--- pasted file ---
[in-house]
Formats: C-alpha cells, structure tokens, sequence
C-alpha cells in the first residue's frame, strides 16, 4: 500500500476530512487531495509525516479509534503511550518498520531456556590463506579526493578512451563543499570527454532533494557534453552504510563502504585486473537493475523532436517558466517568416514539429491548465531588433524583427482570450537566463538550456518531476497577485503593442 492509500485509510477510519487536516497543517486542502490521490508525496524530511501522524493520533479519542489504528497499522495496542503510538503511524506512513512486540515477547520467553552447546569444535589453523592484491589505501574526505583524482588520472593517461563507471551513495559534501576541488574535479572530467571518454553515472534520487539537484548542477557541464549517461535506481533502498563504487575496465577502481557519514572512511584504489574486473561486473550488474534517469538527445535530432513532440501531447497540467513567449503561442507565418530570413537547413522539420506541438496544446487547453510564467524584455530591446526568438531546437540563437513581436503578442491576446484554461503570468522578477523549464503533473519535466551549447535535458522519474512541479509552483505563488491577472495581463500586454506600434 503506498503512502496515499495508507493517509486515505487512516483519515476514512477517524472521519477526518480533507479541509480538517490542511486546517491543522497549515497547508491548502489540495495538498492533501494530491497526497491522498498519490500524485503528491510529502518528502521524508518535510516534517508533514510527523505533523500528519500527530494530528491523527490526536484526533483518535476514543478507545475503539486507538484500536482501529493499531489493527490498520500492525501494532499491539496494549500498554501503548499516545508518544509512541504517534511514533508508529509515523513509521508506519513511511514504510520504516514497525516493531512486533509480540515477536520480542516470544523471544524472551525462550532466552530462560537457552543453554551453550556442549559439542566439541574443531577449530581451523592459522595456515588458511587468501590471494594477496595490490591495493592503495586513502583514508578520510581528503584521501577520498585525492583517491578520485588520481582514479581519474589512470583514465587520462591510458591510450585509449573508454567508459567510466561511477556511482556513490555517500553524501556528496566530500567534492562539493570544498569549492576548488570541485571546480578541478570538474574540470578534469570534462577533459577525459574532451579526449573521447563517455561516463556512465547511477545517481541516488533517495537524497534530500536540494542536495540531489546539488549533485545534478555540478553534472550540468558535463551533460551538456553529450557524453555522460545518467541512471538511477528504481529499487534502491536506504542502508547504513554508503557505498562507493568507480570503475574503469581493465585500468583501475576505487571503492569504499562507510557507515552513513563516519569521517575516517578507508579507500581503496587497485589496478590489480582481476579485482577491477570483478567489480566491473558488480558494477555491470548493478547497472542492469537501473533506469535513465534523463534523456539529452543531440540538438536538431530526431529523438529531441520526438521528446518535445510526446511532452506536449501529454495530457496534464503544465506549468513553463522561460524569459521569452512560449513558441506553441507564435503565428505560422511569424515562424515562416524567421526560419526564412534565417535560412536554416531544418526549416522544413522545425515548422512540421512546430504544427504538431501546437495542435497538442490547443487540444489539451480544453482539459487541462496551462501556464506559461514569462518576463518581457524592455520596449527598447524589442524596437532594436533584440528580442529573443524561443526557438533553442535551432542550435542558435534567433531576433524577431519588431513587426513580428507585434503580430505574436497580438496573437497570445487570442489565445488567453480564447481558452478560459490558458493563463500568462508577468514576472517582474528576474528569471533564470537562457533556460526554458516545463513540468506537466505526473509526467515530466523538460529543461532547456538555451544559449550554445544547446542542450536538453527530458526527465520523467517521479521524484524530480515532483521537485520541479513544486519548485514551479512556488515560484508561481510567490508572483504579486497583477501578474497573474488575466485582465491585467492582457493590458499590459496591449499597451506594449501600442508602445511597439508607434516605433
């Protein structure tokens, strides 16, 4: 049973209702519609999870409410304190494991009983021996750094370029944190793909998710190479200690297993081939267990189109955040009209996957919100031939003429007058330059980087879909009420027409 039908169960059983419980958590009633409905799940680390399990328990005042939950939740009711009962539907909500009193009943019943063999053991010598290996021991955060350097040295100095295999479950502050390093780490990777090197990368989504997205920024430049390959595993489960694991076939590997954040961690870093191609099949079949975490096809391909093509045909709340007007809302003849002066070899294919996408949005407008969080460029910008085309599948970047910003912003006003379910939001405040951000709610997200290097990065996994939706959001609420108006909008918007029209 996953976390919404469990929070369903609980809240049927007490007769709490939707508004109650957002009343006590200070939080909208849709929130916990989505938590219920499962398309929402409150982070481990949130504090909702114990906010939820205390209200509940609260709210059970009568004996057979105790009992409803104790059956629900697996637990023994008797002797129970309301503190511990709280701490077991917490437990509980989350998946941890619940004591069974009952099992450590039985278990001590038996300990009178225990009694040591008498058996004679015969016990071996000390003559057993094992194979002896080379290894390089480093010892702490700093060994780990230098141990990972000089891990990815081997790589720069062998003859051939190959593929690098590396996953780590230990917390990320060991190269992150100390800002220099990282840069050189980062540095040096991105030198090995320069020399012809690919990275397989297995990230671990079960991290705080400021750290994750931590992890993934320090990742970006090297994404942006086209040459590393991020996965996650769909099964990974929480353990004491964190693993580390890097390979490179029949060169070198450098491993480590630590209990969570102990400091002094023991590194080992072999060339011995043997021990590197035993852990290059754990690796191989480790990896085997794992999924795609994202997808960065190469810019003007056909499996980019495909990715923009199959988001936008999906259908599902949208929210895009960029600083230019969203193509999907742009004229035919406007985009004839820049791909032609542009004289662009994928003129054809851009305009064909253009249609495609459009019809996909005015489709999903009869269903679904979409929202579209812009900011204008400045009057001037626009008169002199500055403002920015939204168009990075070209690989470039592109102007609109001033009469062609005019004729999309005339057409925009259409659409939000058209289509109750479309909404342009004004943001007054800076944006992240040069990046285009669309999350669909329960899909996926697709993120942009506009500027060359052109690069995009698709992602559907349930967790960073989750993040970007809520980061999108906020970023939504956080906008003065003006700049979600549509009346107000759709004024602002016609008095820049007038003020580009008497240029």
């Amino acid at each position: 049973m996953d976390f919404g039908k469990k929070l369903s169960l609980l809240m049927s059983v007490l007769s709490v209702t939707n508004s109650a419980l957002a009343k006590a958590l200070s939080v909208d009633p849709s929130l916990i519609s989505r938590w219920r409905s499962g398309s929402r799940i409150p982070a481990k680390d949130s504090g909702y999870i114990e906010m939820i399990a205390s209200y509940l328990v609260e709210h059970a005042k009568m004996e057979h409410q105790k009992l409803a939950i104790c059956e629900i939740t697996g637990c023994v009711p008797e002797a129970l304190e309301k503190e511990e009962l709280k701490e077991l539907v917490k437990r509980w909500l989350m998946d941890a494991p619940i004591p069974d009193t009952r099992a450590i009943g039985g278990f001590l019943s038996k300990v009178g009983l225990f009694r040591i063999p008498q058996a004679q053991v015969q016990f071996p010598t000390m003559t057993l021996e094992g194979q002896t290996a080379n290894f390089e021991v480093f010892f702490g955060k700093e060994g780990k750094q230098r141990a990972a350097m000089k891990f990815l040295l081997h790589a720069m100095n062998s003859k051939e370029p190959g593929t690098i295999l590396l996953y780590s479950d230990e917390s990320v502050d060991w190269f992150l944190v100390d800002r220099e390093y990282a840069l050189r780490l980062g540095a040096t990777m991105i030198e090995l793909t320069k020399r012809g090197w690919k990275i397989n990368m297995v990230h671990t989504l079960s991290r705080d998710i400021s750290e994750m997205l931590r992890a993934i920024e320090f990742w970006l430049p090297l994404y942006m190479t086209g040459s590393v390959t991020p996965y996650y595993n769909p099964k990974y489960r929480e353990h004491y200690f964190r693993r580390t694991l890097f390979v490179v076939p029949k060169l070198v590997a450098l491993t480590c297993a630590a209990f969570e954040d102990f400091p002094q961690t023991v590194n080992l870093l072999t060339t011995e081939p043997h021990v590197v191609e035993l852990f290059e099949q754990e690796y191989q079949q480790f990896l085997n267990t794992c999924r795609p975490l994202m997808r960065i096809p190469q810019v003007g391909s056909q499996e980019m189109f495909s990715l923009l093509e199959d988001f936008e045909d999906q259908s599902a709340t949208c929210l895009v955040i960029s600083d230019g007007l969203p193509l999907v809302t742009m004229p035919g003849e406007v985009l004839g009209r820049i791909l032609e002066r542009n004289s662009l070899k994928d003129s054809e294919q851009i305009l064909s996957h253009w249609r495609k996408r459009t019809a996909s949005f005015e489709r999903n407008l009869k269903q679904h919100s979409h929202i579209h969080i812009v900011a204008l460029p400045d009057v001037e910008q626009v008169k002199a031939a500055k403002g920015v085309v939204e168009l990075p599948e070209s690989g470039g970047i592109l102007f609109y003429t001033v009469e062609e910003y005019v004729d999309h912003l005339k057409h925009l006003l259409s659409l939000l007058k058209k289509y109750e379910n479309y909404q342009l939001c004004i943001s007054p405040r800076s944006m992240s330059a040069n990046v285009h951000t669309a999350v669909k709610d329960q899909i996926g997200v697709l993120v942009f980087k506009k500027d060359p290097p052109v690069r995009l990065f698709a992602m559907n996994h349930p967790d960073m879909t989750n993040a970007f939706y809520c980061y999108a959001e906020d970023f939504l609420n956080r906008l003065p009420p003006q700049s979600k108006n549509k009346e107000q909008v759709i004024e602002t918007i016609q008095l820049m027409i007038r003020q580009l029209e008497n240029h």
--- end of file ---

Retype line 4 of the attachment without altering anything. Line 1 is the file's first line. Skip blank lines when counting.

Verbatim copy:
């Protein structure tokens, strides 16, 4: 049973209702519609999870409410304190494991009983021996750094370029944190793909998710190479200690297993081939267990189109955040009209996957919100031939003429007058330059980087879909009420027409 039908169960059983419980958590009633409905799940680390399990328990005042939950939740009711009962539907909500009193009943019943063999053991010598290996021991955060350097040295100095295999479950502050390093780490990777090197990368989504997205920024430049390959595993489960694991076939590997954040961690870093191609099949079949975490096809391909093509045909709340007007809302003849002066070899294919996408949005407008969080460029910008085309599948970047910003912003006003379910939001405040951000709610997200290097990065996994939706959001609420108006909008918007029209 996953976390919404469990929070369903609980809240049927007490007769709490939707508004109650957002009343006590200070939080909208849709929130916990989505938590219920499962398309929402409150982070481990949130504090909702114990906010939820205390209200509940609260709210059970009568004996057979105790009992409803104790059956629900697996637990023994008797002797129970309301503190511990709280701490077991917490437990509980989350998946941890619940004591069974009952099992450590039985278990001590038996300990009178225990009694040591008498058996004679015969016990071996000390003559057993094992194979002896080379290894390089480093010892702490700093060994780990230098141990990972000089891990990815081997790589720069062998003859051939190959593929690098590396996953780590230990917390990320060991190269992150100390800002220099990282840069050189980062540095040096991105030198090995320069020399012809690919990275397989297995990230671990079960991290705080400021750290994750931590992890993934320090990742970006090297994404942006086209040459590393991020996965996650769909099964990974929480353990004491964190693993580390890097390979490179029949060169070198450098491993480590630590209990969570102990400091002094023991590194080992072999060339011995043997021990590197035993852990290059754990690796191989480790990896085997794992999924795609994202997808960065190469810019003007056909499996980019495909990715923009199959988001936008999906259908599902949208929210895009960029600083230019969203193509999907742009004229035919406007985009004839820049791909032609542009004289662009994928003129054809851009305009064909253009249609495609459009019809996909005015489709999903009869269903679904979409929202579209812009900011204008400045009057001037626009008169002199500055403002920015939204168009990075070209690989470039592109102007609109001033009469062609005019004729999309005339057409925009259409659409939000058209289509109750479309909404342009004004943001007054800076944006992240040069990046285009669309999350669909329960899909996926697709993120942009506009500027060359052109690069995009698709992602559907349930967790960073989750993040970007809520980061999108906020970023939504956080906008003065003006700049979600549509009346107000759709004024602002016609008095820049007038003020580009008497240029």